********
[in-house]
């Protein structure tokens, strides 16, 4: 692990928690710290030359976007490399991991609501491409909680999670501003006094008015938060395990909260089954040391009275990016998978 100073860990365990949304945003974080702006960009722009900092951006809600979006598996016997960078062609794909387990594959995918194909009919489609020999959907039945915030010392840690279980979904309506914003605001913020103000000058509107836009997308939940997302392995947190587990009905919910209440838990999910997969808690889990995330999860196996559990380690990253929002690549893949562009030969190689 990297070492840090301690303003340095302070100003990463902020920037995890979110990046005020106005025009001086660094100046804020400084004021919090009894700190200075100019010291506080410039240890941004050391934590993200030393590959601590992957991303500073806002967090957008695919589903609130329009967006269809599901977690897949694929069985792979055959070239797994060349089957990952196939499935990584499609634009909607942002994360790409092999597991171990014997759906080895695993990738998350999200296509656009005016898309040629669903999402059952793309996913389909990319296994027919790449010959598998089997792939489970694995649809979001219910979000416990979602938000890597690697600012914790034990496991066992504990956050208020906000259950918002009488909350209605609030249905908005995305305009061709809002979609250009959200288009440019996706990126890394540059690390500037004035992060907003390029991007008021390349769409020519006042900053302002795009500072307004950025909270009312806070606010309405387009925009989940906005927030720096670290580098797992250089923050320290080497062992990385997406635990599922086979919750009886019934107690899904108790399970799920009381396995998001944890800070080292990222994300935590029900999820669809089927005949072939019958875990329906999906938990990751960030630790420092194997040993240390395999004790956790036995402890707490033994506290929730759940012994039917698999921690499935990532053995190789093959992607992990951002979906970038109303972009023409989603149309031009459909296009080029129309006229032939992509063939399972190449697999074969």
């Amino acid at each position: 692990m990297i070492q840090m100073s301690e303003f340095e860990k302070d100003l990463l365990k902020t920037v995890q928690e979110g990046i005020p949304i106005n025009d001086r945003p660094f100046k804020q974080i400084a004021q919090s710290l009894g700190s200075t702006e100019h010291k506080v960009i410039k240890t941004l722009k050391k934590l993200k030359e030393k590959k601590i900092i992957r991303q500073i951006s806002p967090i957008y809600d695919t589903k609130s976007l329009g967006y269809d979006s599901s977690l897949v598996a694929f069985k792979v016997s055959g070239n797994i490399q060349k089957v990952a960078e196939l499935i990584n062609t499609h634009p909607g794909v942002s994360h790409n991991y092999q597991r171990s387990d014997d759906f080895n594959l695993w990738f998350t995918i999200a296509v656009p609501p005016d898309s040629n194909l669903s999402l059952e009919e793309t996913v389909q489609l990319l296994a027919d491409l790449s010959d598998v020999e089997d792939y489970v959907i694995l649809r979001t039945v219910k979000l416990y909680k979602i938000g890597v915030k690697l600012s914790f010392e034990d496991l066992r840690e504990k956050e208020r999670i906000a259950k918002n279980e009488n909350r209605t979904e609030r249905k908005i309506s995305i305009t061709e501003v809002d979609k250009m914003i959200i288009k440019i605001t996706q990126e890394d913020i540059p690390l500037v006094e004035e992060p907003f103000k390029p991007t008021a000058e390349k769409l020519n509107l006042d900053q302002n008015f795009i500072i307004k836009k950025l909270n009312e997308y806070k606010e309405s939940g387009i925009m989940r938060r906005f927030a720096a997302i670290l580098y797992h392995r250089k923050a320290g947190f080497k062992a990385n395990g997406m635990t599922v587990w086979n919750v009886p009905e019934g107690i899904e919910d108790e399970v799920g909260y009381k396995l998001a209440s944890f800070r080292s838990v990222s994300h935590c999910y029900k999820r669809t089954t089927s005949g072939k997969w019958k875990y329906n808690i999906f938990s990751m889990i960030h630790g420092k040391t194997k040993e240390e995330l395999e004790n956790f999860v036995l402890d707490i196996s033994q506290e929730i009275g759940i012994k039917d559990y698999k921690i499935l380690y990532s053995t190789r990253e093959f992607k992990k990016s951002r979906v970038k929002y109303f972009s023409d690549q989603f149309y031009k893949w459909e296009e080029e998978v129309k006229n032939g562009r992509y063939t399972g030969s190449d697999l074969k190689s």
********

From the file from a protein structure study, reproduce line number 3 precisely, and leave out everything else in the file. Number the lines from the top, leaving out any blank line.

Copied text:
């Amino acid at each position: 692990m990297i070492q840090m100073s301690e303003f340095e860990k302070d100003l990463l365990k902020t920037v995890q928690e979110g990046i005020p949304i106005n025009d001086r945003p660094f100046k804020q974080i400084a004021q919090s710290l009894g700190s200075t702006e100019h010291k506080v960009i410039k240890t941004l722009k050391k934590l993200k030359e030393k590959k601590i900092i992957r991303q500073i951006s806002p967090i957008y809600d695919t589903k609130s976007l329009g967006y269809d979006s599901s977690l897949v598996a694929f069985k792979v016997s055959g070239n797994i490399q060349k089957v990952a960078e196939l499935i990584n062609t499609h634009p909607g794909v942002s994360h790409n991991y092999q597991r171990s387990d014997d759906f080895n594959l695993w990738f998350t995918i999200a296509v656009p609501p005016d898309s040629n194909l669903s999402l059952e009919e793309t996913v389909q489609l990319l296994a027919d491409l790449s010959d598998v020999e089997d792939y489970v959907i694995l649809r979001t039945v219910k979000l416990y909680k979602i938000g890597v915030k690697l600012s914790f010392e034990d496991l066992r840690e504990k956050e208020r999670i906000a259950k918002n279980e009488n909350r209605t979904e609030r249905k908005i309506s995305i305009t061709e501003v809002d979609k250009m914003i959200i288009k440019i605001t996706q990126e890394d913020i540059p690390l500037v006094e004035e992060p907003f103000k390029p991007t008021a000058e390349k769409l020519n509107l006042d900053q302002n008015f795009i500072i307004k836009k950025l909270n009312e997308y806070k606010e309405s939940g387009i925009m989940r938060r906005f927030a720096a997302i670290l580098y797992h392995r250089k923050a320290g947190f080497k062992a990385n395990g997406m635990t599922v587990w086979n919750v009886p009905e019934g107690i899904e919910d108790e399970v799920g909260y009381k396995l998001a209440s944890f800070r080292s838990v990222s994300h935590c999910y029900k999820r669809t089954t089927s005949g072939k997969w019958k875990y329906n808690i999906f938990s990751m889990i960030h630790g420092k040391t194997k040993e240390e995330l395999e004790n956790f999860v036995l402890d707490i196996s033994q506290e929730i009275g759940i012994k039917d559990y698999k921690i499935l380690y990532s053995t190789r990253e093959f992607k992990k990016s951002r979906v970038k929002y109303f972009s023409d690549q989603f149309y031009k893949w459909e296009e080029e998978v129309k006229n032939g562009r992509y063939t399972g030969s190449d697999l074969k190689s």